(CN) – A former energy executive must face charges that he committed microcap fraud by allegedly doubling the value of his company in statement to regulators, a Chicago federal judge ruled.
High Velocity Alternative Energy Corporation specializes in refining and blending petroleum products for the automotive and manufacturing industries. Its product line relies on recycled spent oils and glycols.
With Richard Carter serving as president and CEO in March 2008, High Velocity allegedly told the Securities and Exchange Commission that it had landed two large contracts to supply automotive products.
Though these contracts did not actually exist, the announcement boosted High Velocity’s reputation, according to an SEC complaint. The company’s stock price allegedly rose over 100 percent and 25 percent, respectively, on the days following two separate bogus press releases.
The SEC claims Carter, in his capacity as CEO, reviewed and approved both press releases knowing that they were false, and that he tried to sell personal High Velocity stock after the news of the first nonexistent contract hit the market.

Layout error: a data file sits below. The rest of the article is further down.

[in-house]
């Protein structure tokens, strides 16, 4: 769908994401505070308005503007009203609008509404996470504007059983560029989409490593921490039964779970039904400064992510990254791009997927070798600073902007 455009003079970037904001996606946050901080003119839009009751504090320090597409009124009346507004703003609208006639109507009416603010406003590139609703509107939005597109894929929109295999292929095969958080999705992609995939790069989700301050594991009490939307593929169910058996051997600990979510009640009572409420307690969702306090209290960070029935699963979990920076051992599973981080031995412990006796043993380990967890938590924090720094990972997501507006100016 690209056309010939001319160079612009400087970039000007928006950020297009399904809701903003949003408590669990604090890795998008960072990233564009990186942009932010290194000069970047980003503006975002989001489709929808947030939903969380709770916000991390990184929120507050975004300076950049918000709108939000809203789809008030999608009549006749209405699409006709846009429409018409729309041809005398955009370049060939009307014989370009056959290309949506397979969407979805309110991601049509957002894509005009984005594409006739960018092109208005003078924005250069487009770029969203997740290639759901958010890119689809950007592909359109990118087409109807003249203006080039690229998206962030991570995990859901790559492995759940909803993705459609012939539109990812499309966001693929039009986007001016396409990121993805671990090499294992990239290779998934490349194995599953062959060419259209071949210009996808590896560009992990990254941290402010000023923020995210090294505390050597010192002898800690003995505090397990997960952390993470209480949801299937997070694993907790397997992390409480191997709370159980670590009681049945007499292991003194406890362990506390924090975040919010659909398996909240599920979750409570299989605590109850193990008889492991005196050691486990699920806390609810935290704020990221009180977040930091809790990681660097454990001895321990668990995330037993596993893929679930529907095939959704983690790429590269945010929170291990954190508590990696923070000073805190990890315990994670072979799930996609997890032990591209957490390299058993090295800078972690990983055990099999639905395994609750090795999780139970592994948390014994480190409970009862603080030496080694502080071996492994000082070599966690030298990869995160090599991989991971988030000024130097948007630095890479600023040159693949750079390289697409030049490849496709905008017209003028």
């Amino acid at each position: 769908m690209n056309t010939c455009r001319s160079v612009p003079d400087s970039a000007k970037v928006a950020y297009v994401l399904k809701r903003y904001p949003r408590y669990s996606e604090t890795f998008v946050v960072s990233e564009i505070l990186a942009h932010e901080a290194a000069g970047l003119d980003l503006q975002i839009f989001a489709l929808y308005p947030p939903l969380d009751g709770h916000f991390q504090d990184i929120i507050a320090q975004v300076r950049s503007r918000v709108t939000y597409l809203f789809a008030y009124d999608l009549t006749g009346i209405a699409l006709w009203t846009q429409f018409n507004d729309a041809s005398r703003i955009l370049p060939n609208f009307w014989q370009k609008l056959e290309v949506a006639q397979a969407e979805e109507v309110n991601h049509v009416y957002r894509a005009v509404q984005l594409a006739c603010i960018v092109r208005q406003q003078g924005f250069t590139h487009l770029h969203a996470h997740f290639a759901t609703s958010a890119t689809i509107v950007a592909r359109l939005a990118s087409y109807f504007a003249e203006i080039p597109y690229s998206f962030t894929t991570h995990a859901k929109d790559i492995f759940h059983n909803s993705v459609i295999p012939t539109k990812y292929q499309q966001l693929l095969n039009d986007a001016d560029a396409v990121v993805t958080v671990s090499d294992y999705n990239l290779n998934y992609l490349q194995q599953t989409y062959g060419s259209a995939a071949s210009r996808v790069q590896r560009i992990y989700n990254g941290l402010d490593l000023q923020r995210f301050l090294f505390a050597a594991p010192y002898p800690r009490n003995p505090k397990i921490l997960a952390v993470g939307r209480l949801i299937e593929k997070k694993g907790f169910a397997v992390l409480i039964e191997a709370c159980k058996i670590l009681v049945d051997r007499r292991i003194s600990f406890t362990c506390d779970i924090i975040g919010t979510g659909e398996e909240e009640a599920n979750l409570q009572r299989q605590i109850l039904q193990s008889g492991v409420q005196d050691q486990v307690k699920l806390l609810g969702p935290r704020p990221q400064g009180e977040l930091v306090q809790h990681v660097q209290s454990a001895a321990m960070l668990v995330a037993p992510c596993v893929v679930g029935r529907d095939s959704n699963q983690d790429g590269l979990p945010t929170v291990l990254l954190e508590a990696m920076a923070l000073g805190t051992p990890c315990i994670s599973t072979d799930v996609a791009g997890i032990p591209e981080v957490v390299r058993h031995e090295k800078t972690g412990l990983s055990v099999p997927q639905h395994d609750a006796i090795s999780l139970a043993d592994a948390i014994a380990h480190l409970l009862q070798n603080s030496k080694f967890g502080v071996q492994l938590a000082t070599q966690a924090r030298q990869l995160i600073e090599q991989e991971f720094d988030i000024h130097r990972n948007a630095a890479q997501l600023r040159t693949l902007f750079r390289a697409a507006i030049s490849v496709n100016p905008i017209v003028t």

In a motion to dismiss, Carter said the SEC had failed to adequately allege that he, rather than the corporate attorney and director who directly wrote the press releases, “made” the statements.
U.S. District Judge Robert Gettleman disagreed, saying Carter’s relationship to a press release author is analogous to a speaker and his speechwriter. “Like a ‘speaker,’ defendant may not have authored the contents of the press releases but was made aware of them and knew that he would be held accountable,” the Nov. 28 decision states.
“In addition, the quotation attributed to defendant in the first press release is a strong indicator that defendant ‘made’ the statement regarding that false contract,” Gettleman added.
Carter must answer the complaint by Dec. 28.